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A faction of conservatives are angry that Ted Cruz's recently-ended sort-of-filibuster hasn't attracted as much media attention as, say, Texas State Senator Wendy Davis' June effort. The data suggests otherwise.

At the Washington Examiner, Tim Carney offers an example of the critique.

Davis's filibuster was no more likely than Cruz's to change the law. Davis's filibuster was just as self-promotional as Cruz's, and just as directed at a bid for higher office. And Davis's filibuster was in defense of something most people dislike: aborting viable and nearly-viable babies; while Cruz's filibuster was in opposition to a law most people dislike: Obamacare.

The difference? I assume it's this: The media generally supports legalized abortion while the media generally like Obamacare.

Another offering, from Hot Air: "It’s not just the media hypocrisy, which is predictable, that grates. It’s that, after days of internecine sniping at each other over Cruz’s strategy, both RINOs and true conservatives can at last unite in common grievance at the unfairness. Three cheers for the media!"

Politico's Dylan Byers looked at the accusations, citing tweets from conservatives. (Here are some in the same vein.) Byers' assessment: "[P]art of the disparity in coverage is due to the fact that the mainstream media, generally speaking, don't admire Cruz the way they admired Davis — or rather, they admire him only insofar as he makes for tragicomic theater, whereas they admired her on the merits."

What Byers, a media critic, didn't do is actually test the veracity of the claims.

We went to Nexis, a news media database, to determine how much media attention each of four filibuster and sortabusters got since 2010. The four:

  • Sen. Bernie Sanders, December 2010. Sanders, like Cruz, wasn't filibustering but instead hoping to make a statement about proposed tax legislation. Length: 8 hours
  • Sen. Rand Paul, March 2013. Paul was filibustering the nomination of John Brennan to lead the CIA. Length: 13 hours
  • Texas Sen. Wendy Davis, June 2013. Davis was hoping to block passage of an anti-abortion bill during a special session. Length: 11 hours
  • Sen. Ted Cruz, September 2013. Cruz's speech was aimed at criticizing Obamacare. Length: 21 hours

We looked at two time periods surrounding each filibuster. First, we looked at stories that mentioned the elected official and the word "filibuster" for the day of the speech and the day following. Then, we looked at total mentions of the person for the week ending with the day after the speech. We subtracted the number of filibuster-related mentions to get a sense for how much press coverage the person got in general.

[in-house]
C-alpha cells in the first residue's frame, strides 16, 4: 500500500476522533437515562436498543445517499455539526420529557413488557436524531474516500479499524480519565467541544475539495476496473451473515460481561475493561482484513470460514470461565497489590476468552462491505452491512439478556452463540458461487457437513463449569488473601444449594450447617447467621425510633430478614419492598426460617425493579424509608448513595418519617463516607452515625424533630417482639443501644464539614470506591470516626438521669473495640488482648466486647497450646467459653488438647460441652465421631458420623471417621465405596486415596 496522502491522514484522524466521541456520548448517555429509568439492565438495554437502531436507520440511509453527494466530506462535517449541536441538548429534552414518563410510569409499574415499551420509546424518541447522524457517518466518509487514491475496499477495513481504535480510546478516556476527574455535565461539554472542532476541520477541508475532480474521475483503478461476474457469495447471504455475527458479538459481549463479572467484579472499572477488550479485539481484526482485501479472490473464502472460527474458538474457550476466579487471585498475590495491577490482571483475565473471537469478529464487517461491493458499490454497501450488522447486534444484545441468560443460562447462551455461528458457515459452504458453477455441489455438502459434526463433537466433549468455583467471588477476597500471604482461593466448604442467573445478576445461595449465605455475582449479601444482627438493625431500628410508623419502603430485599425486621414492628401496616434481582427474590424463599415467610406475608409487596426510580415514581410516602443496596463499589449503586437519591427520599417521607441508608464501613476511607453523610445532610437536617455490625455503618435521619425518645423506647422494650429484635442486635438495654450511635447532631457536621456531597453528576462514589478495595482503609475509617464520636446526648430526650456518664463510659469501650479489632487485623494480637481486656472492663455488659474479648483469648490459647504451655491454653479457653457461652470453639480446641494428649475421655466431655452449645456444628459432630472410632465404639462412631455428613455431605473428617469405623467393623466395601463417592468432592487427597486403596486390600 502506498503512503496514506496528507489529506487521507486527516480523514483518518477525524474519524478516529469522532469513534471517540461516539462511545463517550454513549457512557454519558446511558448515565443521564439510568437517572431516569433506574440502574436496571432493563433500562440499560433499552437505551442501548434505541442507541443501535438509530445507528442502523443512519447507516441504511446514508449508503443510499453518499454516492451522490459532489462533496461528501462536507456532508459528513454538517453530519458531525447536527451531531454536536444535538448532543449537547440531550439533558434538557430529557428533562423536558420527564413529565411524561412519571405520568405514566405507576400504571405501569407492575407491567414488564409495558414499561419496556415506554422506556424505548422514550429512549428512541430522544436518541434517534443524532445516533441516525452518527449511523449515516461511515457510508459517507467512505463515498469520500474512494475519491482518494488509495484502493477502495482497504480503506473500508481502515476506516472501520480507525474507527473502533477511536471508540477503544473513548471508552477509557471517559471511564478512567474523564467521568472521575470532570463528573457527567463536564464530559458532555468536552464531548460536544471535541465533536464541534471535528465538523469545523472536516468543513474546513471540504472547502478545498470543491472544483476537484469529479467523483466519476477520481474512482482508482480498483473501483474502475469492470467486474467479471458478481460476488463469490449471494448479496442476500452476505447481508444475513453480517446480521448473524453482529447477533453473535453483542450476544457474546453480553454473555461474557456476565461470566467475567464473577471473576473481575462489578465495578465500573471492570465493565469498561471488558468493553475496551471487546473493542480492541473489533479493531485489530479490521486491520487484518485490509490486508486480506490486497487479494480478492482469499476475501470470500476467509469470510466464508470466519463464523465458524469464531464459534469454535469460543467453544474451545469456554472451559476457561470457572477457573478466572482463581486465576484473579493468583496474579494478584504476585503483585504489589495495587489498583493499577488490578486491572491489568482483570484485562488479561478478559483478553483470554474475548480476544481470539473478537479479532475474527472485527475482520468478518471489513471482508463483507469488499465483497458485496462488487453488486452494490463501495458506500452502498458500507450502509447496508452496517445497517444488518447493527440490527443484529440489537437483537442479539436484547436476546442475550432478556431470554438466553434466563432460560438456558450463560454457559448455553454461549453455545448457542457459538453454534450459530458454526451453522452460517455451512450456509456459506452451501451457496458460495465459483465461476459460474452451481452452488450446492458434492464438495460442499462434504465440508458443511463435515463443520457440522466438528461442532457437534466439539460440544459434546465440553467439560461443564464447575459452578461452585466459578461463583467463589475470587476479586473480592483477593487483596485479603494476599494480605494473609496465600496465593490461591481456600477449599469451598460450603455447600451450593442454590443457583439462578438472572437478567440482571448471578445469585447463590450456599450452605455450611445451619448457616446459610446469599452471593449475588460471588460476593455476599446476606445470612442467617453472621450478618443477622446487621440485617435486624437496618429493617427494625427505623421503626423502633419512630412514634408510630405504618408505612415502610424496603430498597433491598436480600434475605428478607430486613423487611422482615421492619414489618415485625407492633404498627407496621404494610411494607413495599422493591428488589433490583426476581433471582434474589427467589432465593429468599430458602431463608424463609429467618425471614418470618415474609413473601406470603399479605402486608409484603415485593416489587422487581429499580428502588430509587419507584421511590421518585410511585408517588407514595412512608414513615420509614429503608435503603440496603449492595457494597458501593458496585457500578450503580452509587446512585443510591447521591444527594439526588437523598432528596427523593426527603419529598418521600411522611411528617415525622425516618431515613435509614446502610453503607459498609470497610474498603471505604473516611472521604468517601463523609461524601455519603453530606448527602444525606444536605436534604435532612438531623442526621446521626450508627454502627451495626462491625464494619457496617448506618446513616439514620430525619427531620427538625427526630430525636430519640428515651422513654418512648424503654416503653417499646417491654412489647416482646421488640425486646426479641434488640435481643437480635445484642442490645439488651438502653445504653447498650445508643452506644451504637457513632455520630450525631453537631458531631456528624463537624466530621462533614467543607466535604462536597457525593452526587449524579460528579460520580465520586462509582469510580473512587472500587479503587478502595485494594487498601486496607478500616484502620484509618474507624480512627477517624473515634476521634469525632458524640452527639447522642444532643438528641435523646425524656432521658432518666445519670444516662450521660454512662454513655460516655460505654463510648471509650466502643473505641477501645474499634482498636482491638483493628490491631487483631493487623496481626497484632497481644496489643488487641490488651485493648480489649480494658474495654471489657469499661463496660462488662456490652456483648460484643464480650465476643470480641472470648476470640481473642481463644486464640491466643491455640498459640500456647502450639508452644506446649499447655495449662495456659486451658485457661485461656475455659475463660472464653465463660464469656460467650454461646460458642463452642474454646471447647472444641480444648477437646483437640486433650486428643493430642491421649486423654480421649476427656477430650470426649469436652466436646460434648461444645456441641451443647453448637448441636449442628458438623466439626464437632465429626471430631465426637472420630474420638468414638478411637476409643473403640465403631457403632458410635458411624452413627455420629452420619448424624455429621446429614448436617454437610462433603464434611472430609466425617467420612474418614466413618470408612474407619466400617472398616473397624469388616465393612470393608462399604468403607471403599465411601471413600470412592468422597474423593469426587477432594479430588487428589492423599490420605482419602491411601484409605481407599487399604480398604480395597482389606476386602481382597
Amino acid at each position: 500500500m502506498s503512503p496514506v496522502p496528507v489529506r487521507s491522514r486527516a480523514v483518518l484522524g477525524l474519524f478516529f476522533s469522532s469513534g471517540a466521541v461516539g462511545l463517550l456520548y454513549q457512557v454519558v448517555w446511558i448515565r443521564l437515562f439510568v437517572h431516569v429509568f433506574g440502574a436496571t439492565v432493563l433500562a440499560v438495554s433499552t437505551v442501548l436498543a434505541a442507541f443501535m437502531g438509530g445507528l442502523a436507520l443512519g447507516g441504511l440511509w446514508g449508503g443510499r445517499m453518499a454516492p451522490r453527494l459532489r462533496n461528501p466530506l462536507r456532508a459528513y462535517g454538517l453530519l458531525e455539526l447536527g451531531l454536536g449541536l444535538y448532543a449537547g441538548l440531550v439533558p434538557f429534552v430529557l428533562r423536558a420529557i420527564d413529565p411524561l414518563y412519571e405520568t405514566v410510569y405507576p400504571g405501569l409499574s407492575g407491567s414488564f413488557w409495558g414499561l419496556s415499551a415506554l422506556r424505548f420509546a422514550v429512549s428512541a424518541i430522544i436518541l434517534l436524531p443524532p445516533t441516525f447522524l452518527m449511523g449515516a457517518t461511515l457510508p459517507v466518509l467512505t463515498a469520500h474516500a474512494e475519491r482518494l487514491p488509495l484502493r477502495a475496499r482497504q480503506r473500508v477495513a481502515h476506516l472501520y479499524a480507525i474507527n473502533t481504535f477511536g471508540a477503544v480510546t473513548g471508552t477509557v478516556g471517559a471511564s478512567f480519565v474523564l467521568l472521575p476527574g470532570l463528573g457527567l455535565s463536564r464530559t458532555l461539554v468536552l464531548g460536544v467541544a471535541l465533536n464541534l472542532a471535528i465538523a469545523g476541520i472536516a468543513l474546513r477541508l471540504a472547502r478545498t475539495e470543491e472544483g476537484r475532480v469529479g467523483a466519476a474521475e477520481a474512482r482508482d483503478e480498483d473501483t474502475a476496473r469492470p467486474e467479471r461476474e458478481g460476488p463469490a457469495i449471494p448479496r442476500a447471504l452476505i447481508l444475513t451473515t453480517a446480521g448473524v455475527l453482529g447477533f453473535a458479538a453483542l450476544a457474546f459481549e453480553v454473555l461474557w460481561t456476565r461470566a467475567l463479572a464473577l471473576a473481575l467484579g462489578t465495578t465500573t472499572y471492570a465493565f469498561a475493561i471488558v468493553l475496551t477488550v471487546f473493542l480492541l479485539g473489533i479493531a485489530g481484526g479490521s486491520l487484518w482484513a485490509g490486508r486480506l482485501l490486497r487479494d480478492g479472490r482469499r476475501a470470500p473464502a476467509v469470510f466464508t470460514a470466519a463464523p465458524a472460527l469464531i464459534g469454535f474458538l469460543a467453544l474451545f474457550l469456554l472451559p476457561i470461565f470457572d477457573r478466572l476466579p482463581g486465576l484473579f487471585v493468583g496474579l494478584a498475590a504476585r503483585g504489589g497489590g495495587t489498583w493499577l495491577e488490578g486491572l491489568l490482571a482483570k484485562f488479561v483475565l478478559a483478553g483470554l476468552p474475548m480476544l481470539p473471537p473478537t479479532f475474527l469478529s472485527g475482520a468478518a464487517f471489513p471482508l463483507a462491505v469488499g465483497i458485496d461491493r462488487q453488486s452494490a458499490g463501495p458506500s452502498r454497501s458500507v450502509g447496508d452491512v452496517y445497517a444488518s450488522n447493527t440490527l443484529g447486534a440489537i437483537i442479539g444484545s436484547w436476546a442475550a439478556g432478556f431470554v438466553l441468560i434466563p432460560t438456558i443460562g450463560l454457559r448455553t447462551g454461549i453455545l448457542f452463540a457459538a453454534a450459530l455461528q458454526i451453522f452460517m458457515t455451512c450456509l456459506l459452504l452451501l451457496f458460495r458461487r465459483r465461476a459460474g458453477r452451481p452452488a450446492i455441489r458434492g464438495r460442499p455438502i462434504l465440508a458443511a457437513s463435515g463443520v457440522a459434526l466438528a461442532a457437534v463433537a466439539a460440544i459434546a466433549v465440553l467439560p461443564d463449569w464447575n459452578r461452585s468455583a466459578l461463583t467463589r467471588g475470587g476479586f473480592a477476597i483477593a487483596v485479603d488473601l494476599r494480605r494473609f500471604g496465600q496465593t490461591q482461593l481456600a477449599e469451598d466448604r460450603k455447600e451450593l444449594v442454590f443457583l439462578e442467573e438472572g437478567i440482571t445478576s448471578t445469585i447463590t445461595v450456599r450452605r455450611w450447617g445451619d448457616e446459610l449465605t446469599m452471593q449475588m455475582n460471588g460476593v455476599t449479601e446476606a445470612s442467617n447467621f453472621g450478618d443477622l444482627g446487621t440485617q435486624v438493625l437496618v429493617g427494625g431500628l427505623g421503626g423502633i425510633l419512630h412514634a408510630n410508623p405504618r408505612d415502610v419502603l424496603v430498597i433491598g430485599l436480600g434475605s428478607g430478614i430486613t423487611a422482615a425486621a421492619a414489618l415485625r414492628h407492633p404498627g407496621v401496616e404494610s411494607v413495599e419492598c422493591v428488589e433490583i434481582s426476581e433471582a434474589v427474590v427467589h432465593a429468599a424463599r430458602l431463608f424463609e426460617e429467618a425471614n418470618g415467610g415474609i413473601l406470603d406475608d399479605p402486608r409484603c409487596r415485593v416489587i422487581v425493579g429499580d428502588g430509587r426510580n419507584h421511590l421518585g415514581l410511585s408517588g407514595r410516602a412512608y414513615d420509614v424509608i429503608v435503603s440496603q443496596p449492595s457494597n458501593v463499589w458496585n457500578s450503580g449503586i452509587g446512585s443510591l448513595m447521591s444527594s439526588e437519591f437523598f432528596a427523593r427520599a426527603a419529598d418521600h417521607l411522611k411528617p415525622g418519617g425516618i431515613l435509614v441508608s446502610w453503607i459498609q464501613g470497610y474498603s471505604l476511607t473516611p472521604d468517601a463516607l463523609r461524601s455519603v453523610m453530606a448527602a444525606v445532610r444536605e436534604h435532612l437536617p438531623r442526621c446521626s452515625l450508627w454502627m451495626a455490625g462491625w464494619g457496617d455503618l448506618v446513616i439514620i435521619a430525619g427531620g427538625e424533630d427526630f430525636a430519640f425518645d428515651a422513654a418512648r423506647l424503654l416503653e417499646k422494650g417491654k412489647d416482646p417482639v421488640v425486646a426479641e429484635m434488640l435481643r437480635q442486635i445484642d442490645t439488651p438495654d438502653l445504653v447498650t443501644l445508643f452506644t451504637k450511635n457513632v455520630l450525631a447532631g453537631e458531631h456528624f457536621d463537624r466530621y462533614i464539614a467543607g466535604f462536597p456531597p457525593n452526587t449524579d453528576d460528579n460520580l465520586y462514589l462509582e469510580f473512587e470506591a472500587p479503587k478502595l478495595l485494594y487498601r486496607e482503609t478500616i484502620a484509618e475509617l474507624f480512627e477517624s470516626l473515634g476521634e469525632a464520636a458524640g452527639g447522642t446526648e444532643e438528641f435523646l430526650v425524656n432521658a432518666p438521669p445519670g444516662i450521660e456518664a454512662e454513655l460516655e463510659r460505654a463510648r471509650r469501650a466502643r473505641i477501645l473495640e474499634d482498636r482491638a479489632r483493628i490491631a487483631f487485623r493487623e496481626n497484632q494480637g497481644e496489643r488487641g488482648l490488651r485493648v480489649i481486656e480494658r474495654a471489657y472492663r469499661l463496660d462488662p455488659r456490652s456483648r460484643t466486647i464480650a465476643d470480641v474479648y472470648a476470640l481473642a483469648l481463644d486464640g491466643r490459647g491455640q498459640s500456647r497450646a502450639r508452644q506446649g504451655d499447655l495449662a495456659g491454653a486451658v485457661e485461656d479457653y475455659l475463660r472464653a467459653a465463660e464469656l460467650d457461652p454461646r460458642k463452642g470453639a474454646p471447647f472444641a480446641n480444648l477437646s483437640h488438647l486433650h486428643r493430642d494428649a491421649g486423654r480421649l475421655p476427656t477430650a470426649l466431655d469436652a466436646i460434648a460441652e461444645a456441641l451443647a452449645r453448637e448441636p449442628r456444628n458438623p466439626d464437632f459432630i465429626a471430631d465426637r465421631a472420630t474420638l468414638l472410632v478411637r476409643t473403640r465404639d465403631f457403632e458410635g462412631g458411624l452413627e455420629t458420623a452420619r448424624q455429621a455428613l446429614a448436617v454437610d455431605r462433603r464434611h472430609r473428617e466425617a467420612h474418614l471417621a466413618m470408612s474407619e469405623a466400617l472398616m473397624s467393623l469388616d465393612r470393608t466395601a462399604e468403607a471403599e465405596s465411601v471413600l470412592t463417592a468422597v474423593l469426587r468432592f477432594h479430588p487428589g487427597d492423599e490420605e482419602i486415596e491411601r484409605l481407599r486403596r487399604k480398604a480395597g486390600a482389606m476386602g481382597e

That gave us this.

As you can see, Cruz's speech was mentioned in the press 422 times on Tuesday and Wednesday, to Davis' 471 during the comparable period. But there are two other reasons to think that Cruz's numbers are undercounted. First, his wasn't a filibuster, so news organizations being sticklers about verbiage wouldn't show in the Nexis results. Second, Cruz's speech just ended. By midnight, it's almost certain that the number of times he's been mentioned in the media will increase significantly.

Cruz's speech also didn't take place form a position of anonymity. For the past week, as he's toyed with the idea of blocking Obamacare, he's been in the media constantly, dwarfing the number of press mentions over the same time period as any of the other three elected officials. He's been mentioned in the press for non-filibuster related stories four times as often as Sanders was mentioned during the run-up to his speech. Ted Cruz has been coveredly thoroughly and frequently by the press — not always complimentarily, but incessantly.

Our colleagues at The Atlantic described reasons for the difference in tone between Cruz and Davis, which is a different critique. Contrary to Carney's dismissals, Davis' opposition really did kill the bill — for the time being. And her anonymity helped push the media attention. She was an unknown actor with a strong personal story, exactly the sort of thing the media loves.

And yet Cruz at least matched her in the first 48 hours of coverage, likely surpassing her. Three cheers for the media!

This article is from the archive of our partner The Wire.

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